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THE F li E E PEESS.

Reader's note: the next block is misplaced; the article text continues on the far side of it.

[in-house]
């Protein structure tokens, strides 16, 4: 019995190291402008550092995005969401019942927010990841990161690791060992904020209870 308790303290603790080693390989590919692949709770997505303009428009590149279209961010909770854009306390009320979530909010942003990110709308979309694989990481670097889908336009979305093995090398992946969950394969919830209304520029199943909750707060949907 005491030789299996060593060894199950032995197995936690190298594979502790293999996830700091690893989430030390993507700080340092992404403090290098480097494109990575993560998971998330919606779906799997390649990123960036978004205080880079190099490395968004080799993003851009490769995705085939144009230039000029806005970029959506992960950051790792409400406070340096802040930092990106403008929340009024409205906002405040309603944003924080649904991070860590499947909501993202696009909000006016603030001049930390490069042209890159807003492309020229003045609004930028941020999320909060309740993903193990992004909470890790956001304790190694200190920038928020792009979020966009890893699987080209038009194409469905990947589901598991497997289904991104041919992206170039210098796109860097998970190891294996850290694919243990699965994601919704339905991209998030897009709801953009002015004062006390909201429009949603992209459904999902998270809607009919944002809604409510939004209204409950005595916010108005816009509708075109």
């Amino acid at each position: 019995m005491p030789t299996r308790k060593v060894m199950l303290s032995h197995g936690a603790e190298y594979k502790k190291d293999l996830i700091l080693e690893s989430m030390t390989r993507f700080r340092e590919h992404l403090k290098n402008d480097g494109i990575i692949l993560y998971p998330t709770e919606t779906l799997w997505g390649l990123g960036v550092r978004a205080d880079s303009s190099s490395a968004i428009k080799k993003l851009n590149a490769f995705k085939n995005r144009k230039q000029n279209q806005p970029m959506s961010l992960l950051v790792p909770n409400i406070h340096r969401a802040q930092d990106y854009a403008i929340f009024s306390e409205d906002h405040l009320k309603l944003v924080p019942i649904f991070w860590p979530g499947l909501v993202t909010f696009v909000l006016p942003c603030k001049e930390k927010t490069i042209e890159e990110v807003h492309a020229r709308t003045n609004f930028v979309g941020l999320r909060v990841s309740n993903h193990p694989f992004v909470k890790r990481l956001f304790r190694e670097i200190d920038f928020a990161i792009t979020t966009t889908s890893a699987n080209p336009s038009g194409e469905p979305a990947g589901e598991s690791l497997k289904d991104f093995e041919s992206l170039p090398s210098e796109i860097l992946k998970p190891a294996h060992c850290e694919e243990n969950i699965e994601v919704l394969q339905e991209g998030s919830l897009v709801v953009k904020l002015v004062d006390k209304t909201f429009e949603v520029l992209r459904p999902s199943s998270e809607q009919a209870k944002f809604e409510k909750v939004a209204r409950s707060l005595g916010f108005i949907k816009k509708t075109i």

JUSTICE TO ALL MEN, REGARDLESS OF ?ACE, COLOR, OR PREVIOUS CONDITION. VOL. I. CHARLESTON^ S. C, SATURDAY, APRIL 5,1868. ~~ NO. 2 He Mxtt Wtm. WHO ARE THE CARPET-BAG ADVEN TURERS ? They are men, who, since the war terminated, have emigrated to the South from Northern States, and have become planters, merchants, lawyers and busi ness men generally, for they have taken hold of any of the industries of the South which seemed to promise reward for Well directed efforts, and was honest as a caHing. They brought with them large sums of money have expended it in rewarding labor, restoring the waste places, and giving life and vigor to bu siness ; some of them bought plantations, others leased places, while others again furnished the capital for working lands jointly with Northern owners, and so in one form or other they provided a large share of the means used in employing labor, buying mules, farm implements, forage and food in growing the crops of corn, sugar and cotton, that have been raised in the South/ since the rebellion was crushed Out. As a class they are not only industrious, enterprising and unexceptional in character, but many of them are men of large experience in the business affaira of life, intelligent and influential in the communities in which they have hitherto lived. Many ' of them were in the Union army, serving their country as soldiers and patriots, during the four years of that terrible war, when the Southern people were in arms for the destruction of the govern ment. They aided in saving the coun try from destruction and in our judgment that country will never forsake them, but will protect those who were loyal to the flag of the Union in the hour of its greatest trial. Governments will .be or ganized in the Southern States that will secure the rights of all these men, in spite of all the calumnies cast upon them, for they are just sueh men as this land, wasted by war, requires, in order to re store it to prosperity. They are inen whom interest and common sense would invite into any country, because of the benefits Jhey are capable of conferring upon any plaee they adopt as their home. But what do we see and hear as the treatment these men meet with in the South ??Why what* else* but de-5 nunciation and abuse poured out upon them from morning until night '! They are called by all the hard names known in the English language, and are falsely charged with all the*offences known in the calendar of crime, and by whom ? Why, by rebels, who undertook to de- - stroy the government ; who, by bringing on the war, ruined the whole south; who are responsible for the half million of lives that Were sacrificed, and for the poverty and distress that so generally prevails. Yes, by men who owe it to the clemency of the government that they have not been tried for treason > and had their property confiscated. By men who seem to be as mad with pas sion, and as void of good sense n<>w, not withstanding all the lessons of the war, as they were during the years immedi ately preceding the war?when no Northern man was safe a moment in the South, unless he degraded his manhood by adopting the sectional views of the Southern politicians, and lauding sla very to the skies. By men who, having been conquered, and all th?ir political heresies exploded as a consequence of the war, and to whom, good sense, pru dence and modesty would dictate to keep silence, ai?fr nevertheless, blatant with their denunciations of Northern men who reside in their midst. In their mad course they seem determined to do the very thing that will prevent a re covery of the property in the South, for their conduct tends to drive every Northern man away, and prevents capi tal and enterprise from coming here. They know there is no value to their lands now, and they seem willing there never shall be, nor any revival to trade or commerce. A man who believes in the congress ional plan of reconstruction, and aids that plan by his vote, and otherwise publicly supports it, is in the Southern man's mind wanting in all the characteris tics of a gentleman ; but on the other hand if a Northern man will so for degrade himself as to speak lightly of the rebel lion, treat it as a mere difference of poli tical opinion, that one side of the war was about as near right as the other, that Jeff Davis is a genial gentleman, and will never be tried for treason, for after all he only failed in "forming an Empire," that rebels ought not to be disfranchised, for their leaders are the only men who really understand how to manage governments, curse the colored race loudly, and tfollow he Southern practice of wearing a belt with a pistol at his side, think that all political hon esty is confined to the Democratic party, that Congress hangs on the "verge of the government," that Mr. Johnson is a great statesman, and the country will be ruin ed if he is impeached, such a man is a ;? gentleman," a conservative, and is taken into the gracious favor of South ern rebels. He is no "carpet-bag adven turer." No, no, for with such men rebels could easily get into power, and I therefore they meet with a cordial wel- I come. Every man has a paradise around him, until he sins, and the angel of an accusing conscience drives him from his Eden. SENATOR WADE. Of course old Ben, must lead the col umn in anything like a list of the prom inent, earnest and unceasing workers for impeachment. He has been in favor of it ever since it was first suggested?and probably not so much because he saw anything commendable in the thing it self, as because it was the skirmish line of his party, where he always desires to be and always will be, let it be never so far away from the main column. He'll take his little "jump ahead," at whatev er cost. It would be wrong to suppose that Mr. Wade is or has been influenced I in his advocacy of impeachment solely by personal consideration growing out of his right of succession. Old Ben., with all his faults, is not at .selfish man. I know of few public men who are less so. He was the silent but persistent ! advocate of impeachment months before ; ! his election to the Presidency of the Senate, and at a time ivhen he had no other interest but that of his party to advance by it. ! Mr. Wade-, as incumbent of the White 1 House, will not be so violent a person ! as "Old Ben:" stumping in the West, or i making after dinner speeches on a rail road excursion. The tendency of power and responsibility is to make men con ; servative; and old Ben., with a consci ousness that so much ?depends upon his nioderationand discretion, will no doubt put himself upon his good behavior? roar him as gently as a sucking dove? and dp nothing more indecorous or outre in its nature than taboo butter and lard from the state dinners. Old Ben is now sixty eight years of ag?, and in his eighteenth year of service in the Senate. *He and Sumner were elected to begin their Senatoral careers together, on the 4th of March, 1851, but I think Sumrier claims "the age" on him; because he (iSumner) was sworn in at the special session of March, 1851, while" Wade did not appear in his seat until the commencement of the regular session in December following. He is stil! hale and hearty ; ri es every morn ing at 6, takes Ions: walks when he can, and when he can't do that he does a little swearing before breakfast to give him a good appetite. This sketch is already longer than I intended it should be, or I might give a few illustrations of old Ben's social lite and mauners. As it is, one must suf fice : He boards at the Washington House, a most humble and unpreten tious hostlery, near the Capitol, and lives up near the roof for the special purpose of avoiding callers. It was thought he would be "at home" to friends and the public on New Year's day, and his accommodating landlord asked if he should not put his room in order for receiving company. Oh, no," said Ben. "I don't want any of their infernal visitiugs. I'm going to lock myself in all day, and if anybody comes I wont be home. Tell them I've gone out." And he didn't make a call or re ceive one. Practical Education.?Education should consist much more than it does in learning to do, to act, to perform. The successful men of the world are those who can accomplish the ends of life, who can by their own energy and skill bring about grand and useful re sults. Our educational institutons make us learned, cultured, but not sufficiently actors. One reason why very often the vouns: men who have but little educa * _ tion from the schools surpass those who have lived for years in college walls, is because they have been trained to action. Action gives health and strength. Cul ture gives ease, grace and finish. They belong together, but have been separa ted. Let them be brought once more into some grand scheme of education, and we shall have men and women as the result who can not only accomplish noble work, but have at the same time fine scholars, with cultivated manners, with grace and dignity of demeanor.? Herald of Health. A Good Name.?Always be more solicitous to preserve your innocence than concerned to prove it. It will ne ver do to seek a good name as a primary object. Like trying to be graceful, the effort to be popular will make you con temptible. Take care of your spirit and conduct, and your reputation will take care of itself. The utmost that you are called to do, as the guardian of your re putation, is to remove injurious asser tions. Let not your good be evil spoken of, and follow "the highest example in mild and explicit self-vindication. No reputation can be permanent which does not spring from principle : and he who would maintain a good character should be mainly solicitous to maintain a good conscience, void of offence to wards God and man. A Severe Winter.?The past win ter has been one of the severest ever known, both in this and other countries. In Algeria the suffering has been very ?reat. In Russia, as we learn from a fetter in a Paris paper, the cold has been intense. Coachmen were frozen upon their seats, the gas refused to burn, and the dogs howled most piteously. Men on horseback went through the streets of St. Petersburg and Moscow, carrying aid to the unfortunate, and the nobility distribute hot tea in front of their palaces. COURSE OF TRE FIRST NEGRO NOMI NATED TO CONGRESS. A Correspondent of the Cincinnati Commercial, who is making a journey through the South, writes as follows, in a letter from Raleigh, North Carolina, dated February 28th : An event has occurred during my stay here which will probably be histo rical. It was the nomination of a full blooded African to Congress, and his declining to accept the proffered honors on the ground that his election would injure the Republican party and retard the progress of his race toward impartial citizenship. James H. Harris, the first negro ever regularly nominated to Con gress in the United States, is a native of North Carolina. He received his edu cation at Oberlin, Ohio, and, after grad uating, spent some time in Liberia. At the close of the war he returned to this State, and soon acquired the reputation* of being the most ready and effective speaker among the colored men in North Carolina, His oratory is of the im passioned kind. After the first two or three sentences, his voice rises into a torrent, his gestures sway his whole body, and his face assumes that intense expression that suggest neuralgic reac tion. * The nomination to Congress tendered him was from the Raleigh District, where the Radicals have a working ma jority of from five to seven hundred, so it will be seen that t?arris refused to accept something thatiwas tempting and tangible. In declining the honor he made a speech in which he dwelt on the inexpediency of sending negroes to Congress at this time, .when such deep seated distaste exists in all parties against "nigger preferment." He said: 1 "If you send me to Congress we shall see all the Southern States following the example, and how will it look to have eight or ten black men sitting in the House of Representatives ? What fuel that would be to feed the 'flame of prej udice ! I want this five thousand dol lars a year as badly as anybody, but I am not willing to strike a blow sgainst the Republican party. I am not willing to sell out my race, for such a sale would my acceptance virtually be." His further remarks, in the same strain, were highly sensible and practi cal, and all present were struck by the display of self-sacrafice. A white man (Colonel Dewese) received and accept ed the nomination. was secretly ad miring the magnanimity of Harris, when a whisper reached me that he had been bribed by Deweese and his friends to de cline the nomination to Congress, it being well understood beforehand' that it would be offered to the gifted black orator. But a little consideration satis fied me that Harris was influenced mainly by noble motives. He is a poli tician, ambitious, a talented speaker, anxious to display his endowments. He would be as capable a black Congress man as any that could be selected, and to be one, some day, is probably his greatest aspiration. What sort of a bribe could he have received to counter balance all this ? No matter what vague scandal may be afloat, the fact remains the first African nominee to Congress rejected the seat on the ground of devo tion to his party and his people, and gave way to one of the "superior race/' though individually his inferior in edu cation and ability. The Democracy were everywhere jubilant last year over what they fae tiously styled "the re-action" against Republican principles and " Radical misrule." Recause the unimportant elections of 1867 in many States were suffered to go, in some cases by default and in others by diversion upon side is sues, to the advantage of the Democ racy, our opponents indiscreetly conclu ded that the Republican party was about to give up business, and would certainly fail to contest the great elections of '68. Or, perhaps, they supposed that we should, again this year, amuse ourselves with the "side shows" which received our entire attention last fall. Never did a faction make a greater mistake ! The great Republican party enters upon this Presidential Campaign, armed at all points, with every man up to the front, and determined to sweep the field by the unity and strength of its organiza tion and the irresistible force of its great living principles. We are neither to be amused by "side shows" nor diverted by false issues. Beginning our work in New Hampshire, where we have deliver ed upon the opposition a blow so deadly that it has already decided the whole campaign, we shall go marching on, turning neither to the right nor left, un til in November the just cause of Con stitutional and Popular Rights shall be everywhere triumphant. Everlasting Flowers.?It is said at Stirling Castle, Scotland, flowers are still in full health and vigor which were planted by Mary, Queen ef Scotts, three hundred years ago. The daffodil and polyanthus still survive the ruin of the parterre, spring up among weeds and <*rass, and contend for existence with plants of "baser quality." The peony will ?tow in the same spot for a thou sand^Tears, and well merits the name of "everlasting," and among woody plants some varieties of rose, even when subject to neglect and maltreatment, are exceed ingly tenacious of life. j ,. THE DUTY 0? A PRESIDENT. Robert j. Walker, of whose De I uHfcracy there can be no possible doubt, j in Hs great argument in the Mississippi cas2j held the following language in re gard to the President's duty to execute all tie laws of Congress, without refer enei to their constitutionality : ' 'And here let me say a word in vin dication of the President, who has been i greitly censured, especially by a large portion of the Secession press of the Sdfcih, for carrying into execution an act which he had vetoed upon the ground that it was unconstitutional. When a bill is presented to the President, he is bound to inquire into its constitutional itj-before he gives his approval. He is then co-operating with the legislative department of the government. If he declines to sign it, and it is passed by a t^?-thirds majority of Congress, it is as j^kch an act of Congress as if it had re ceived the sanction of the President ; and it necessarily follows that, under the obligation imposed upon him by the Gcnnsitution to see that the laws are faithfully executed, he is as much bound to'execute that act as one which met his fujest approval. Why? Because the .President possesses no judicial power; does Congress. If Congress were t^ttempt to convert itself into a judi ei| body, and the two Houses should go into Committee of the Whole to inquire into the constitutionality of a particular act, their resolution on that subject wolud be a mere nullity, because they possess legislative power, and not execu tive or judicial power. So the President had no right to judge of the constitu tionality of an act of Congress after it l?ix? become a law, then being a judicial question. If this were not so it would "b? ihe right, and therefore the duty, of every seccessive Pr?sident, so soon as he was inaugurated, to take up the hund reds of volumes containing all the acts of Congress, and inquire judicially which of them were constitutional and why not, and carry into execution those which he believed to be constitutional and refuse to execute those which he believed to be unconstitutional. I ?ay the President would be usurping the judicial function and overthrowing the distinction created by the Constitution between the co-ordinate departments of the Government if he were to attempt to exercise such a power as that. He has no discretion except to execute the act ; and that important fact goes to the very gist of the matter. When an ap plication is made for a mandamus to compel the performance of an act, or an injunction to restrain the execution of an illegal act, it depends upon whether the executive officers have a discretion in cither case to judge of the law, and a right to execute it or not at their pleas ure. If they have no discretion, and the law positively commands the execu tion of a particular act, the remedy is by mandamus to act affirmatively; if the law forbids peremptorily the execution of an act, then, where it cau be made a judicial question, the appeal is to the judicial tribunals, and especially where the question is a constitutional one. In this case the President has no discretion except to execute the law ; the subordi nate officers who are obeying his com mands have no discretion, except to carry his orders into effect; and there is no discretion in such a case between an executive and a ministerial duty." TWO GREAT CIT?ES OF THE FUTURE. Tt is now almost a certainty that the great Northern Pacific Railroad will be built, and that at an early day. Nobody in California can have any legitimate in terest in opposing that enterprise. The line will be eight hundred miles distant from the Central Pacific, and the road can hardly be a competitor of the latter, unless it is for the Asiatic trade. And even this theory, brought forward by some of the Eastern papers, has no solid backing of facts. The Northern Pacific will derive its import-ance partly from the fact that it will open up for settle ment the richest and most attractive country now unimproved, to be found on so much of the continent as is in our possession. Then this route will be at tractive on account of its shortness and directness. But*the termini are more remarkable. Commencing at the head waters of Lake Superior, the most noted lake in the world, and ending on the headwaters of Puget Sound, the most noted inlet on the Pacific coast, the commercial advantages alone would bring the enterprise into great promi nence at once. Accepting these points as the termini,?and they appear to be as certain as any other part of the project? two great cities are sure to spring up under the quickening influence of the Northern Pacific Railroad. One of these will be found at the Eastern terminus, on the headwaters of Lake Superior. The commerce of the lake will be, in a qualified sense, tributary to it, as well as the vast mineral interests of that region. In fact, it is hardly straining the point to say the road would com mence on an ore bed of surpassing rich ness, and on which hardly more than a surface impression would be made aftei all the mineral had been taken out foi the iron tract across the continent. The other city will be wherever the road terminates on Puget Sound?possi bly at a point where, up to this time, noi a house has been built or a tree cut? JSan Francisco Bu?etin. The Portsmouth Journal makes some valuable suggestions in relation to the political relation of negroes, which it will be well for all citizens of the Uni ted States to consider : It is about time that we give over sneering at the negro and do him jus tice. He is never dangerous unless we wrong him. We can never overthrow his power until we recognize his rights. This will not be done by crying nigger and radical. Although but less than one-eighth cf our population, he has controlled our politics for half a century? occasioned the Rebellion which has killed and maimed one in thirty of our population, and destroyed a large part of our wealth, and now distracts the whole country?deranges trade and obstructs business. He, or policy concerning him, elected three-fourths of our Presi dents and Congressmen, and to-day the question before this State and this na tion, is not what system |of finance or national policy shall be adopted, but every man is arguing and will vote either to enslave or liberate the negro. It is time that this was ended. How can at be done ? Give the negro the same right to live, acquire property and protect it, that other people have?give practical effect to the principles of the Declaration of Independence,?make this country one of equal rights, and the negro will have no more influence upon our national policy than any other per son. His influence will be reduced to its proper proportion. But, says the bigoted man who does not respect or comprehend the principle which makes him a voter, the black man is not the equal of the white man. If that be so. is the fact any rea son why the white man should wrong the black man ? If the negro is infe rior, there is. less chance that he will have the power to do the white man any harm. If inferior we are bound to aid and protect him, to liberate, educate, and elevate him. It will cost less to ed ucate him, than it will to attempt to crush him. Slave labor has been the most expensive and the least product ive this country ever had. The negro without education and without the im proving influence which the ballot will give him, will be neither slave nor citi zen?neither man nor property?and will retard the advance of the country. Educated and a part of the Government, he will become thrifty, well behaved and successful. The ?'irrepressible conflict" between the Republicans and Democrats is shown in the opposite efforts to elevate and de grade this unfortunate people. What Democrat is in the South teaching the blacks their rights and duties, or con tributing to support those who are there ? Half of the time and money spent at the North in attempting to convince the people that the negro ought to be proscribed, spent on educa ting and elevating him, would have made him a safe and valuable member of society. Our prejudices against the black men show how much more power the slave-holding influence had over us than the principles of Christianity. The ex-slave-holders have made, as they have allways made, the platform upon which the Northern Democrats now stand. The Northern Democrats would crush the negro because the rebels order him to do so. The Southern end of the party leads, and in that end, and not in the Constitution or New Testament, do the Democrats find their creed. Reader, stick to the party of Freedom. Just as sure ae Governments are made for man, not man for Government, the party which emancipated the slave and put down the Rebellion, will rule this country, and in spite of Democratic big otry and tyranny the neirro will be a MAN. Seeing the Sun at Midnight.?In July, 1865. Hon. J. H. Campbell ?. S. Minister to Norway, with a party of American gentlemen, went far enough north to see the sun rise at midnight. It was in b'9 degrees north latitnde,~and they ascended a cliff 1,000 feet high above the Arctic sea. The scene is thus described :? i;It was late but. still sunlight. The arctic ocean stretched away in silent vastness at our feet ; the sound of the waves scarcely reached our airy lookout; away in the north the huge old sun swun? low along the horizon like a slow beat of the tall clock in out grandfather's parlor corner. Wc all stood silent look ing at our watches. When both hands came together at twelve, midnight, the full round orb hung triumphantly above the wave?a bridge of gold running due north spangled the waters between us and him. There he shone in silent ma jesty which knew no setting. Wc in voluntarily took off our hats?no word was said. Combine the most brilliant sunrise you ever saw, and ite beauties will pale before the gorgeous coloring which lit up the ocean, heaven and mountain. In half an hour the sun had swung up perceptibly on its beat, the colors changed to those of morning, a fresh breeze rippled over the florid sea, one songster after another piped up out of the grove behind us?we had slid in to another day, Adversity overcome, is the brightest glory, and willingly undergone, the greatest virtue. Sufferings are but trials of valiant spirits. EFFECT OF IMPEACHMENT AT THE SOUTH. Col. Forney reports the following re marks recently made to him by a distin guished Southerner^ nativeof Georgia :? "The removal of Andrew Johnson would be lifting from the Southern peo I pie a greater load than any under which j they have ever suffered. We are like I men struggling with a fiend?our steps are watched, our words noted, our lives threatened, our labor plundered, our best men slandered, our great improve ments retarded, our friends kept away, our brethren driven off?all because Andrew Johnson pardons, pays and pushes on our enemies. We shall make Georgia a KepubKcan State by a tre mendous vote, but no tongue can tell what we have had to endure to accom plish it, and yet we are better off than our brethren in Mississippi, Texas and Louisiana. In the first the reign of terror is more severe than it ever was during the rebellion, while General Hancock, excited to his bad work by Andrew Johnson, refuses to arrest it. Give us a Republican in the Presi dential chair, and we shall require noth j ing from Congress. Millions will be immediately saved to the public treasury ! and there will be an instant submission ; on the part of the public enemies. All that is needed to make the South bloom like a garden, is to notify the emigrant and the capitalist that they will be pro tected by the laws. I belonged to the Democratic party in its best days, voted for James Buchanan in 1856, and for John C. Breckinridge in 1860; but when I realize that the overthrow of the Democratic party was simply to prepare the way for the rebellion, I took my stand, and now, regretting the delusion under whieh I labored, I am resolved I to do all I can to repair my mistake." A FEW PLAIN QUESTIONS FOR THE LOYAL VOTERS OF THIS STATE TO ANSWER. What party was it, in 1860, that re fused honor and submission to the Con stitutional election of Republican Presi dent, and lent its sympathy to an armed revolt ??The Democratic. What party was it, that when the Southern States voted secession, in their resolutions, newspapers and speeches, denied the right under the Constitution to put down the rebellion by coercing the States in revolt ??The Democratic. What party held the power of the National Government when the forts and arsenals on our southern coast were allowed to be taken by rebels without resistance ??The Democratic. What party furnished the men who conspired to murder Abraham Lincoln when on his way to the National Capi tol to take the office of President ?? The Democrats. Who honor the name of the infamous assassin. Booth, and in frequent utter ances declare their wish to build a mon ument to his memory ??Democrats. What party forced the country either to abandon the Union and the great principle of government by the voice of the people, or to endure a gigantic war and sustain the Union by the cost of half a million of lives and thousands of millions of national indebtedness ??The Democratic. What party was it which cursed and defamed the heroes who fought for the Union, and still slander and defame ef ficient soldiers and leaders in the Union cause ??The Democratic. What party is it, which has for the last eight years done all in its power to ruin the country by treasonable acts and influences, and has not repented, and which now demands to be reinstated in its former power by the people's votes '( ? The Democratic. What party would infinitely prefer Jeff Davis, the traitor, to II. S. Grant, the nation's defender, for President of the United States ??Tlu Democratic. What party endorses the treason of Andrew Johnson in his effort to restore the rebels of the South to power and to defeat the efforts of Congress to recon struct the rebel States on the principle of Impartial Liberty and Justice ??The Democratic, Success makes Enemies.?They who are eminently successful in business, or who achieve greatness, or even noto riety in any pursuit, must expect to make enemies. So prone to selfishness, to petty jealousy and sordid envy, is poor human nature, that whoever be comes distinguished is sure to be a mark for the malicious spite of those who, not deserving success themselves, are goaded by the merited triumph of the more worthy. Moreover, the opposition which originates in such despicable motives, is sure to be of the most unscrupulous char acter, hesitating at no iniquity, descend ing to the shabbiest bitterness. Opposition, if it be honest and manly, m is not in itself undesirable. The com petitor in life's struggles who is of true metal, deprecates not opposition of an honorable character, but he rather re rcjoices in it. It is only injustice or meanness which he deprecates and des pises ; and it is this which the success ful must meet, proportioned in bitterness oft-times, to the measure of success which excites it. ! Second thoughts.?How to bring ujj your man to the call of "Time P*